Jason Jones died last month due to injuries he suffered after being set on fire by a Catskill police officer in what appears to be a tragic accident. Jones was in the lobby at the Catskill Police Department (CPD) when he took off his shirt, covered his body in hand sanitizer, and began walking around the room. Officers were then seen issuing commands to Jones which he did not appear to comply with, one officer pointed his taser at Jones, Jones continued his non-compliance, the officer fired the taser, and Jones burst into flames. Then every officer fled the lobby rather than try to put out the fire. This case could be the result of failure to train on the part of the CPD, incompetence on the part of the officers, or both.
What This Case is Not
This case is not a murder or an otherwise intentional killing. It seems pretty clear from the footage that the officer never intended to light Jones on fire, so the questions then turn to who is responsible for this accident, was the responsible party reckless or negligent, and did their conduct rise to a level capable of overcoming qualified immunity.
Who is Responsible?
The answer to this question depends primarily on who screwed up and if more than one party screwed up who screwed up the worst. Did the officer screw up worst by firing the taser or did the department screw up worst by failing to train officers not to use tasers on people covered with flammable hand sanitizer.
As the expert in the video embedded below this article points out, officers are trained not to use tasers on subjects covered with some flammable liquids, but that training typically focuses on gasoline, natural gas environments, and other encounters with materials commonly known to be flammable. The expert also said, "in most taser trainings we don't talk about sanitizers being that obvious flammable liquid." If the CPD never told their officers not to use tasers on subjects covered with hand sanitizer then failure to train is the moving cause primarily responsible for Jones catching on fire. Unfortunately, mere lack of proper training alone is not enough to hold a municipality liable. To hold a municipality liable you must show that the failure to train amounted to deliberate indifference. For example, this author is currently pursuing a claim against a local municipality in federal court and prevailed at summary judgment on several issues, but lost when trying to link an injury to a custom. The judge in that case explained the elements of a failure to train claim as follows:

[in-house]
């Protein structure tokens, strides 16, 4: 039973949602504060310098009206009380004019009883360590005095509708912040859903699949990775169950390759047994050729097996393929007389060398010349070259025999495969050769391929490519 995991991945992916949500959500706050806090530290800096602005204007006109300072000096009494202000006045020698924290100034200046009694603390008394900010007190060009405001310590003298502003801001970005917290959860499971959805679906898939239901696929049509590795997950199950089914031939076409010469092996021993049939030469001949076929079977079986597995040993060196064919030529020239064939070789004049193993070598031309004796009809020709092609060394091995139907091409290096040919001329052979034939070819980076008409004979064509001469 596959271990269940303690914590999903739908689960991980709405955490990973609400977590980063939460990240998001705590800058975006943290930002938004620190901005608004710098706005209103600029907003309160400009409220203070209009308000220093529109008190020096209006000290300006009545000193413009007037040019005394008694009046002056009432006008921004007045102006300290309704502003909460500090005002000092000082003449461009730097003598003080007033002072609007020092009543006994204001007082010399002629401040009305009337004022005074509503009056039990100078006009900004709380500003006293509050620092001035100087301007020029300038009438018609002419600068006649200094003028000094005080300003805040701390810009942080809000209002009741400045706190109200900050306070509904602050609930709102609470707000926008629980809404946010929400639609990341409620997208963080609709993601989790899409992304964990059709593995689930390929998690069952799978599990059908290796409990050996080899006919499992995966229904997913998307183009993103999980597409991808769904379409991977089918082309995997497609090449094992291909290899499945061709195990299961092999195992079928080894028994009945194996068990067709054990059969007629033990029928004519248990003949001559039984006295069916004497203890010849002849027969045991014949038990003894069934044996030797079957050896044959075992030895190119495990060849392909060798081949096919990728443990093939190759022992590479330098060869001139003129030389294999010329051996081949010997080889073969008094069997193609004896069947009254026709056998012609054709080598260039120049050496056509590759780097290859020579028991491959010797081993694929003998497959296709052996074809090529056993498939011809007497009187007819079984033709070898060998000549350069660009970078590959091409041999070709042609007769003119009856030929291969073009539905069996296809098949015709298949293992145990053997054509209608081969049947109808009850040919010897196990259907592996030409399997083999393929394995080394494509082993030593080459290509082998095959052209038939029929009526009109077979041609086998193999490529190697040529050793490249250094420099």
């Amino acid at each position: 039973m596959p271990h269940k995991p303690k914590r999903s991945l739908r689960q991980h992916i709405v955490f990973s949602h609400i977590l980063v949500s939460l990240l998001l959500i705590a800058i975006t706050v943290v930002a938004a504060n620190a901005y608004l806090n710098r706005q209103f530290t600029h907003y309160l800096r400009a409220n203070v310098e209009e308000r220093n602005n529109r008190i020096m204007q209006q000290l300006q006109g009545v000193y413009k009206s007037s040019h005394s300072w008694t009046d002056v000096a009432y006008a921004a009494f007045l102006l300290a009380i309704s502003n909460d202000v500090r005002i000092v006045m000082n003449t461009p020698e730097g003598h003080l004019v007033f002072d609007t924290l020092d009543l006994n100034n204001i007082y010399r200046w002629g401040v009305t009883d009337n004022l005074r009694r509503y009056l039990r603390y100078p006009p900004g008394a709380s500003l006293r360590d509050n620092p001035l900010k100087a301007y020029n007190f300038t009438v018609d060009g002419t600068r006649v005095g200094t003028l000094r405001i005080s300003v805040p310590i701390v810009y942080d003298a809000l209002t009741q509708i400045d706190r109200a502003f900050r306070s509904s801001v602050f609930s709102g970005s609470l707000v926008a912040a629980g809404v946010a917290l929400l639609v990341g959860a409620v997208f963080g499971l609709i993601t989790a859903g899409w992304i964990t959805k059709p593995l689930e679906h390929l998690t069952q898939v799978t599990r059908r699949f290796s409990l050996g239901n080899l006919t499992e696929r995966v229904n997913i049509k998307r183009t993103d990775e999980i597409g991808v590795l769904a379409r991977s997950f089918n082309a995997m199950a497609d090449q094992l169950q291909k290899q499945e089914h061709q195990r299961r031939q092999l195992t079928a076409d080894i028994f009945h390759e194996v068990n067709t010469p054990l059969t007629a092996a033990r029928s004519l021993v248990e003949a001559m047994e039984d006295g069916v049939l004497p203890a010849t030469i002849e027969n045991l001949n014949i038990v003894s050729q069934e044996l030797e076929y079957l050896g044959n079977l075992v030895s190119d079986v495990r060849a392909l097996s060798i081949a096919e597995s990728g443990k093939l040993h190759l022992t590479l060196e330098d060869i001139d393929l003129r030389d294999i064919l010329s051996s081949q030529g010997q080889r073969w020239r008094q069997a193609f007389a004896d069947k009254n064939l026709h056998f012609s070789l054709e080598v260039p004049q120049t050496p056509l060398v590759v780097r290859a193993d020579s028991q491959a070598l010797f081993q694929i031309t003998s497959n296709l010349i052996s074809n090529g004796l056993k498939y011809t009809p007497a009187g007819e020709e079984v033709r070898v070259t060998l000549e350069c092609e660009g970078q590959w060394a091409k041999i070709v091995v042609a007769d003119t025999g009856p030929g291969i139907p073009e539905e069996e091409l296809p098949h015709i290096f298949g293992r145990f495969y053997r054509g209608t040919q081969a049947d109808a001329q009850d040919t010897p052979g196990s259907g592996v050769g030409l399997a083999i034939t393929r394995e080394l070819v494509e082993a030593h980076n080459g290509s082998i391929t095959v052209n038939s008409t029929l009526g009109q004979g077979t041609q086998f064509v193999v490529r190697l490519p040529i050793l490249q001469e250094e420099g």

"To prevail on a Monell claim, Plaintiff must demonstrate that (1) he was deprived of a constitutional right; (2) the municipality had a policy or custom; (3) the policy or custom amounted to deliberate indifference to Plaintiffs constitutional right; and (4) the policy or custom was the moving force behind the constitutional violation. Mabe v. San Bernardino Cnty., Dept of Pub. Soc. Servs., 237 F.3d 1101, 1110-11 (9th Cir. 2001). " - Jennifer Zipps, United States District Judge (see Sullivan v. Multnomah County et. al. page 16 https://copblaster.com/uploads/files/sullivan-multnomah-summary-judgment-order.pdf)
It should be fairly easy to prove that Jones was deprived of a constitutional right and the municipality had a policy or custom of using tasers which failed to include proper training pertaining to sanitizer if in fact proper training was not provided, but it would be difficult to prove that the policy or custom amounted to deliberate indifference. To prevail on a deliberate indifference claim against a municipality's policy or custom one must prove that "in light of the duties assigned to specific officers or employees, the need for more or different training is obvious, and the inadequacy so likely to result in violations of constitutional rights, that the policy-makers . . . can reasonably be said to have been deliberately indifferent to the need." Clement v. Gomez, 298 F.3d 898, 905 (9th Cir. 2002) (citing Canton, 489 U.S. at 390)", Sullivan v. Multnomah. Under this standard the Jones family would need to prove that the likelihood of a taser setting someone with hand sanitizer on their body on fire is such that the need to train officers not to use tasers on them was obvious and the inadequacy was so likely to result in a violation of constitutional rights, that the policy-makers can reasonably be said to have been deliberately indifferent to the need.